Imported fire ants inflict painful stings and create unsightly mounds in our landscapes, and most of us would be happier if they weren’t around. A variety of products and methods are available to effectively control fire ants. There is no treatment, unfortunately, that will eradicate them from a yard permanently. The product chosen is often determined by the situation and the preferences of the individual doing the treatment. When using a pesticide, always read the label very carefully before you purchase it to make sure you understand and are comfortable with how to use it, and to make sure it is appropriate for the situation.
Fire ant baits consist of a pesticide combined with a material fire ants will consume as food. Use fresh bait, and apply it when the ground and grass are dry and no rain is expected for the next 24 hours. Apply baits when the worker ants are actively searching for food.
Some products, such as those containing acephate, are applied as a dry dust. Ants walking through the treated soil get the dust on their bod- ies and transport the insecticide into the mound. Within a few days the entire colony should be killed. To use a dust, distribute the recommended amount evenly over the undisturbed mound.
Other insecticides used to control fire ants are mixed with water and then applied to the mound as a drench. These liquid mound drenches kill ants underground, but must be applied in sufficient volume to penetrate the entire nest. Generally, about 1 gallon of diluted mixture is poured gently over the top of each mound.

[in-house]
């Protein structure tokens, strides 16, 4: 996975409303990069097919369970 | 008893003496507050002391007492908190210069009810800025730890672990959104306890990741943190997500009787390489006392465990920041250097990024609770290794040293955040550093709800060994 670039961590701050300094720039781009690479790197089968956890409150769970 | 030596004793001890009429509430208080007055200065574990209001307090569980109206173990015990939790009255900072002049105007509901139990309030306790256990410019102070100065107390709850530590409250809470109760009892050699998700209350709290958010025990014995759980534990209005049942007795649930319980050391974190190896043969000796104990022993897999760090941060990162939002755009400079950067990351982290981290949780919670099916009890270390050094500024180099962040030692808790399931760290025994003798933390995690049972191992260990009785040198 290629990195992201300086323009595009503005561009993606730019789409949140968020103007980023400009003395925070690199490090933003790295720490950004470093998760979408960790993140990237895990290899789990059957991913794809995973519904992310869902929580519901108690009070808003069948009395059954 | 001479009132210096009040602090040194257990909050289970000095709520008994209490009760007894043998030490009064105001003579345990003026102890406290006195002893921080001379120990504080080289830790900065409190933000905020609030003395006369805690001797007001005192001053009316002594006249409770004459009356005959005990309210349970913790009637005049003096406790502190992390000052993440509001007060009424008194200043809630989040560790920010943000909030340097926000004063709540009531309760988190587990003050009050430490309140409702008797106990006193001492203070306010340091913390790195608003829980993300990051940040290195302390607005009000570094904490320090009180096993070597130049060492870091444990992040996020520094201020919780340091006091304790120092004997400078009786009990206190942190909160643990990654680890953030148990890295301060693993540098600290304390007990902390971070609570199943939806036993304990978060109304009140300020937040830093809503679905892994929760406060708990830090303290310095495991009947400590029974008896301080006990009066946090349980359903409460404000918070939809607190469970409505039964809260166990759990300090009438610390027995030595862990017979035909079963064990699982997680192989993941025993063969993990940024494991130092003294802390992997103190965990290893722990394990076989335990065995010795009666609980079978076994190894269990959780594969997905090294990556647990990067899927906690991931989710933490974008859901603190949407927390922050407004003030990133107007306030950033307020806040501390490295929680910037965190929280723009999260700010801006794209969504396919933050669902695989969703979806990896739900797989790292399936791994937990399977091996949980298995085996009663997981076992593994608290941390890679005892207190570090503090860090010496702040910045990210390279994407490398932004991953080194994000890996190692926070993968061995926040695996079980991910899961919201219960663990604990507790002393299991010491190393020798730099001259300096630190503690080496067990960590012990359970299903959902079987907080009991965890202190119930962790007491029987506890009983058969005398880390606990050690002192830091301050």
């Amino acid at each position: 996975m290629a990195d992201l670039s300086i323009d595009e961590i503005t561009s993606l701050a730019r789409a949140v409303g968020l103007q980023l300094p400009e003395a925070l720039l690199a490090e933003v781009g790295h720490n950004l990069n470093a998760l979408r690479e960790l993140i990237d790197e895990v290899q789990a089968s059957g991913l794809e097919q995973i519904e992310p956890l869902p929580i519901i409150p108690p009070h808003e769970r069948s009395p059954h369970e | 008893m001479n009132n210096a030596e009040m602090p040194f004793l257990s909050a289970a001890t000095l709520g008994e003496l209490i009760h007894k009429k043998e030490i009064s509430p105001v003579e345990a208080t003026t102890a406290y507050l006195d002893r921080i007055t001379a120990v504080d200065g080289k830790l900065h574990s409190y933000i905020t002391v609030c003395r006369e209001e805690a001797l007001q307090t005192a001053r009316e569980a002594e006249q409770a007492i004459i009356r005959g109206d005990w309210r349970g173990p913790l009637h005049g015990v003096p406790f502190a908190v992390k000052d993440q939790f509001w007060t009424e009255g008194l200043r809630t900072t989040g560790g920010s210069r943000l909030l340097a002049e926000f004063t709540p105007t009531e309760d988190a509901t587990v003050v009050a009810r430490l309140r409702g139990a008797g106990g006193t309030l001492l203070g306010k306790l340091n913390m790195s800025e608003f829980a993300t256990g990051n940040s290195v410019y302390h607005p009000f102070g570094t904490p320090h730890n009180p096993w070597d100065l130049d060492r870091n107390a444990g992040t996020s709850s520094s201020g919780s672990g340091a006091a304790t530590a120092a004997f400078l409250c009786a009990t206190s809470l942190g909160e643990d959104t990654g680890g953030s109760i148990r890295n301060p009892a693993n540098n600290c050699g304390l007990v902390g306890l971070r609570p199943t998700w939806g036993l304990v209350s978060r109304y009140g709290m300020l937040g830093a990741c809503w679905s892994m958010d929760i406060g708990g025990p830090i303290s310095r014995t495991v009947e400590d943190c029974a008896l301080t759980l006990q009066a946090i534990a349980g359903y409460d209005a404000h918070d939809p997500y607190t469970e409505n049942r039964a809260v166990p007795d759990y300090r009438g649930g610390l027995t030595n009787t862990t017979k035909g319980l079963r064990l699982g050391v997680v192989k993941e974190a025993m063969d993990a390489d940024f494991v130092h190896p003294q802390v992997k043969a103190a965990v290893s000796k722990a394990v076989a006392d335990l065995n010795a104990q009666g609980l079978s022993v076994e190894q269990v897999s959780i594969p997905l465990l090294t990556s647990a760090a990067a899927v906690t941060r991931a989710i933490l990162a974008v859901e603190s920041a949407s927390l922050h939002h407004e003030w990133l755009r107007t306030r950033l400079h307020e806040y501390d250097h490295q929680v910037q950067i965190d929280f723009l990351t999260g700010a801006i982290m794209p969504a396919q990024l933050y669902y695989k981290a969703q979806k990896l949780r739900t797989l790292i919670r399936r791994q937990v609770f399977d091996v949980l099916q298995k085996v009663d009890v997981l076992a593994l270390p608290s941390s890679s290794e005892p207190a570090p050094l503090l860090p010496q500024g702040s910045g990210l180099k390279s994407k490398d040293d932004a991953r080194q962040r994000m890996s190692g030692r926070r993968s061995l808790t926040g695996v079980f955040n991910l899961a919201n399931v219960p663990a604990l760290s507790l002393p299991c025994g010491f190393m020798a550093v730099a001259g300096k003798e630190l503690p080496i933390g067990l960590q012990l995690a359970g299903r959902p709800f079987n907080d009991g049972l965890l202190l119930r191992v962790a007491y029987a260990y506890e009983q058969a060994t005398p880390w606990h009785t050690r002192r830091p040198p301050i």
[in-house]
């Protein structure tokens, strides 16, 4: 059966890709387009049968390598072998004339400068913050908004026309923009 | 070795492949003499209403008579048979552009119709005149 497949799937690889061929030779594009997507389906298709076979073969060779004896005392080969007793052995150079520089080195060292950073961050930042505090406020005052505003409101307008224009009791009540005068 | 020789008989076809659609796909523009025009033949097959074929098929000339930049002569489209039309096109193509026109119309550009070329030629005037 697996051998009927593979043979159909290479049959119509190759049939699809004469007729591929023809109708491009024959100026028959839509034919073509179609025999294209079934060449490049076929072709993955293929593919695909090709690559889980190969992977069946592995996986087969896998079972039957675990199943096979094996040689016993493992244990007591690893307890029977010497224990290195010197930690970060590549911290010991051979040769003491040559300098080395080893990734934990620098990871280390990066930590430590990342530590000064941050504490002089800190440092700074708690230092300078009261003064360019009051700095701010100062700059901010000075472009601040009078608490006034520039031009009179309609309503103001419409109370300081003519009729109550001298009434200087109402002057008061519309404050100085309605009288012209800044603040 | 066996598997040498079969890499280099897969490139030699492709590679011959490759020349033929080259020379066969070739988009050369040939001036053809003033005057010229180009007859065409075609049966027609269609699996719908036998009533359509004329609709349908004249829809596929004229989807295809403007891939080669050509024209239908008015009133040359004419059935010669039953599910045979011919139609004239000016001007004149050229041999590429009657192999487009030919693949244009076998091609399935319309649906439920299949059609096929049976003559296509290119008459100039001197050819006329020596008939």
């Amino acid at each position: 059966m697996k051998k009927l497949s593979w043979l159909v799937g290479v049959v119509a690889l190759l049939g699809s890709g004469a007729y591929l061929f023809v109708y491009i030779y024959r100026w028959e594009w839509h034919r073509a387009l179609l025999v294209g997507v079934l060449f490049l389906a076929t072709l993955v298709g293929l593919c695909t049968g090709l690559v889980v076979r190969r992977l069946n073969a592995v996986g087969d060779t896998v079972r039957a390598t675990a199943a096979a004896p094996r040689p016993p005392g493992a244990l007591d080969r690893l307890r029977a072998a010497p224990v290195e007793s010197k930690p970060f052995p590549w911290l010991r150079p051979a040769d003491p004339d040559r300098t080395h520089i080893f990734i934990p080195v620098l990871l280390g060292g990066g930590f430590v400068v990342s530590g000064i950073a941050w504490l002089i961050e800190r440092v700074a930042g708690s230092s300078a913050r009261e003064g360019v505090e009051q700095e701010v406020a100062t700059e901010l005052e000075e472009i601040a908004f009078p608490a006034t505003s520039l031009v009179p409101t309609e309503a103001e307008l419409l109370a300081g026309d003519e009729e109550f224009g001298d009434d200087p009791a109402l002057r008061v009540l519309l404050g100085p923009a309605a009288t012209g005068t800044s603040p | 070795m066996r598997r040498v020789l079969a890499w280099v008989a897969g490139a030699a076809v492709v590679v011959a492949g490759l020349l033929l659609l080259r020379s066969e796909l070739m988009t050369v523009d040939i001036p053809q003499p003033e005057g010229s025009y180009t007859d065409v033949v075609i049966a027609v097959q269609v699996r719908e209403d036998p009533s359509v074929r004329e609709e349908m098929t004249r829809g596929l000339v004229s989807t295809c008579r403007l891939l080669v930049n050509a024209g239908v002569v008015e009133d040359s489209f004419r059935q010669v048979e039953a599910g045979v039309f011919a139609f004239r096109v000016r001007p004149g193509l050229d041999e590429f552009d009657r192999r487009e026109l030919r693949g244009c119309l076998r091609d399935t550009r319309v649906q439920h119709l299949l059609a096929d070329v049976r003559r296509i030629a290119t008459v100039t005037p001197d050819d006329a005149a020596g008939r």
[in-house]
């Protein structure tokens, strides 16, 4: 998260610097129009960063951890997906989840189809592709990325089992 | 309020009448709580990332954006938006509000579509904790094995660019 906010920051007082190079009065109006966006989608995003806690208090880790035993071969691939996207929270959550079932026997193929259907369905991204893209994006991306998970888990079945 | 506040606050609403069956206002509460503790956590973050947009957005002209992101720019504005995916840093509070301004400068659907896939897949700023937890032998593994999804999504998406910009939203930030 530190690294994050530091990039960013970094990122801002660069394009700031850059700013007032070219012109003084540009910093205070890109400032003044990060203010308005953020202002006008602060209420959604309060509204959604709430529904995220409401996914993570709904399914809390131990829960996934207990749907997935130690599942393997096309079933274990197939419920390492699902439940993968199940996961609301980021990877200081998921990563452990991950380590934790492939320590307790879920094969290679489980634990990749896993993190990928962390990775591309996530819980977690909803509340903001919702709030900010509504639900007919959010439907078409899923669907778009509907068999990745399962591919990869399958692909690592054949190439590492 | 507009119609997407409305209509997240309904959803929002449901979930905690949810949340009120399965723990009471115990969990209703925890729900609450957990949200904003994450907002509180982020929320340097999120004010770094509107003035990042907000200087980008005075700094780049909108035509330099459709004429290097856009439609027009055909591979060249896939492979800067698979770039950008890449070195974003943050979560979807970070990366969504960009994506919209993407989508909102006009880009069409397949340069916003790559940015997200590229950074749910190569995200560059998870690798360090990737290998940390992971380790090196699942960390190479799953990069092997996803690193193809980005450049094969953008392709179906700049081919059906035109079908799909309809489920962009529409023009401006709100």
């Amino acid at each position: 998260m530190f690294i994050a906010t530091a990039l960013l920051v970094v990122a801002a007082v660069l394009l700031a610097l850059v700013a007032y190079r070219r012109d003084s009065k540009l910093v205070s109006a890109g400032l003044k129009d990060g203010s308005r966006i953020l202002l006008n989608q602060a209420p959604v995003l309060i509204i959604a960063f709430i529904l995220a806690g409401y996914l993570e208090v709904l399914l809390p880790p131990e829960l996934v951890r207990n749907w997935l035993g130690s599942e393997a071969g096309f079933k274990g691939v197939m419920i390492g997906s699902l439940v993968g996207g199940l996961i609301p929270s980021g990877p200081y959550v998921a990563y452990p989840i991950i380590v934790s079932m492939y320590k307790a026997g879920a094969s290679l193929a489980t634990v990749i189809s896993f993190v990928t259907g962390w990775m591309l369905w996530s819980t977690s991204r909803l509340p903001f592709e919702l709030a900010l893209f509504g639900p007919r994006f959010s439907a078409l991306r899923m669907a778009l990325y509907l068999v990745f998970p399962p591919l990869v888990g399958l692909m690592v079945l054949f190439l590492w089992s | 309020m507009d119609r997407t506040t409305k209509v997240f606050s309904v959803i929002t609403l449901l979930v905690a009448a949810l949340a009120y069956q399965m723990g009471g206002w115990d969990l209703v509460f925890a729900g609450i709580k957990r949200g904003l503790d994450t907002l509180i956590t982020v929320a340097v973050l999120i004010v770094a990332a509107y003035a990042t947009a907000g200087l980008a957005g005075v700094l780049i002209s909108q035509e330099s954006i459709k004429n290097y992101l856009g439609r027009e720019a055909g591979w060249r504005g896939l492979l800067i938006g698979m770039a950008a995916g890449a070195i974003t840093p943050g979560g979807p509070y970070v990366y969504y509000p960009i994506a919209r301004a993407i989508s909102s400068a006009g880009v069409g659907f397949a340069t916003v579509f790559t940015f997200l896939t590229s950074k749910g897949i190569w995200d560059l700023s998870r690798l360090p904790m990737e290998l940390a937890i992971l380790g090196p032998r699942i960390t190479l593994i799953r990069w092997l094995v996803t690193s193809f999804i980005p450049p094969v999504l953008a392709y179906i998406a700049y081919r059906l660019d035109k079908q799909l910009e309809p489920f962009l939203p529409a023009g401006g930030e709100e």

Granular products offer another method of getting insecticide into fire ant mounds. To treat a single mound, measure the recommended amount, and sprinkle it on top of and around the mound following label directions.
A few active ingredients used in fire ant control products, such as boric acid, pyrethrin, pyrethrum, rotenone, citrus oil extract and diatomaceous earth, are organic pesticides. Diatomaceous earth, a natural silica-based dust, will kill some ants, but it rarely eliminates ant colonies when used alone. Avoid breathing in the dust-like particles.
Be advised that some home remedies don’t work
well. Spreading grits on a fire ant mound will only
feed the pests. Laying orange or grapefruit peel on a
fire ant mound will only make them move to another
spot. Shoveling one mound on top of another in an
attempt to force the ants to kill each other is not effective.
Do not use gasoline or other petroleum products
for fire ant control. While many of these products will
kill fire ants, they are extremely flammable and will kill
grass and other plants.
The LSU AgCenter and the LSU College of Agriculture